In early March 2004, the delegation was formed and was comprised of delegates from the following entities: the general Task Force, County of Fresno, City of Fresno, Fresno Unified School District, State of California, CBO's, FBO's and community members. In total, there were 23 members, including two media personnel from Channel 47. The mission and goals of the HRTF and the WTK delegation are defined below.


To learn about, advocate for, and be a resource to the newly arriving Hmong refugees and the community, and to assist in the necessary planning and coordination of the various agencies in the receiving community.


To reduce the impact of secondary migration by informing the WTK residents of the importance of their decision in choosing a final destination for their family.

To welcome WTK residents who choose to come to California, specifically the Central Valley Region; Fresno, Merced, Stockton and Sacramento.

To assess the health and well being of Hmong living in WTK by creating four sub-committees in the key areas: Health, Education, Housing, and Employment. Each sub-committee developed specific objectives to assist the HRTF in meeting it's stated goals.

History of Wat Tham Krabok, Thailand

The Hmong history at Wat Tham Krabok cannot be discussed without a short introduction to the Hmong history in Southeast Asia. The history of the Hmong dates back 5000 years when the Hmong were in China. From there, the community migrated to countries in Southeast Asia; Burma, Thailand, Laos, Vietnam, and Cambodia. The Hmong community moved into the mountainous regions of those countries where they farmed and raised animals. Traditionally, they have been a self-sufficient, agrarian society, also skilled in handicrafts such as embroidery, silverwork, carpentry, and basket weaving.

The Hmong are an ethnic group who highly value freedom and independence and try to live peacefully wherever they are. Some of the major values held by the Hmong include:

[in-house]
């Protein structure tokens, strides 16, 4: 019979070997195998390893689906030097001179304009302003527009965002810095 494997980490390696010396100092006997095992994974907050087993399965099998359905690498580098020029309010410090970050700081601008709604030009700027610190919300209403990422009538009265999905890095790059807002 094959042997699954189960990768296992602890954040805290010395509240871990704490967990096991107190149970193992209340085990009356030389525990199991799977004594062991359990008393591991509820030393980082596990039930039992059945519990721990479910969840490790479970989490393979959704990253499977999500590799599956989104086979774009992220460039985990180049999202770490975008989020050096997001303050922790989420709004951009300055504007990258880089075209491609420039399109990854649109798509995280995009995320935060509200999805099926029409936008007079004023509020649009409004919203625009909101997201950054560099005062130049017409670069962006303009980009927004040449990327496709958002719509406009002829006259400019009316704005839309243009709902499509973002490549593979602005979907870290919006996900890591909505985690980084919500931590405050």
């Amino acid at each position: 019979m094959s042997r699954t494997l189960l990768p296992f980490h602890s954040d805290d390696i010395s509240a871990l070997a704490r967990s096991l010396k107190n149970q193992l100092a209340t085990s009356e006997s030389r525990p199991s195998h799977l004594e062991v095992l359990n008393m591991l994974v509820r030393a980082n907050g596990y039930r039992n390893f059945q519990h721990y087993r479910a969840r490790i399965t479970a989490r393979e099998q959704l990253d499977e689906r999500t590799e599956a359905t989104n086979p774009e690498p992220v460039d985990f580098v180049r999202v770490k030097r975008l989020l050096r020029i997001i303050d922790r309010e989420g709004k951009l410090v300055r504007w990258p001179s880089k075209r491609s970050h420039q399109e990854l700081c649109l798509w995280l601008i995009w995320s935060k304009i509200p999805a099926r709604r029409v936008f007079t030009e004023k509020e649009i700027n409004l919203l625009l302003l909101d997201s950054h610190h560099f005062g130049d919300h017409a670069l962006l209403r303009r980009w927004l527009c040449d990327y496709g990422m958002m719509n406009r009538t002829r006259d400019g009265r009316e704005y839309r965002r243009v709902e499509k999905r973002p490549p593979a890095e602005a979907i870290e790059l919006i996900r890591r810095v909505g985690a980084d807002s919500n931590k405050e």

• Respecting our elders and others
  • Fulfilling one's proper role in society
  • Ensuring the family's welfare and reputation
  • Working hard
  • Avoiding conflicts with others
  • Knowing Hmong customs and appropriate behaviors


In order to retain their history, the community has had to rely on oral stories passed down from one generation to the next, because the Hmong written language was not really developed until the French missionaries introduced it during the French Indo-China War in the 1940's. Even today, the Hmong language continues to change and adapt to its new environment.

The Hmong's best known connection to the United States is their contribution to the Vietnam War from 1961 to 1975 when the CIA recruited the Hmong to fight for the United States.

At the time, the Hmong and the Royal Lao Government were allies and had a close relationship with the United States. The Hmong served as Special Guerilla Units and were involved with:

  1. Rescuing Americans who were shot down over Laos. (For every downed American airman rescued, it was estimated that 10 or more Hmong soldiers lost their lives).
  2. Gathering enemy intelligence
  3. Guarding intelligence stations
  4. Defending against the enemy

PHOTO CREDIT: HMONG NATIONAL ARCHIVE/AIR AMERICA ARCHIVE At the height of the Vietnam conflict there were as many as 40,000 Hmong employed by the CIA who fought in the 'Secret War'. The Hmong were excellent fighters and knew the terrain well. They were extremely loyal once they gave their word.

Because of these and other attributes, the Hmong were highly prized and counted on by the CIA during the Vietnam War. As many as 35,000 Hmong lost their lives and about another 10,000 are still missing in action. During this conflict, the United States promised the Hmong that they would never abandon them and would protect the Hmong community who fought so bravely beside their American brothers.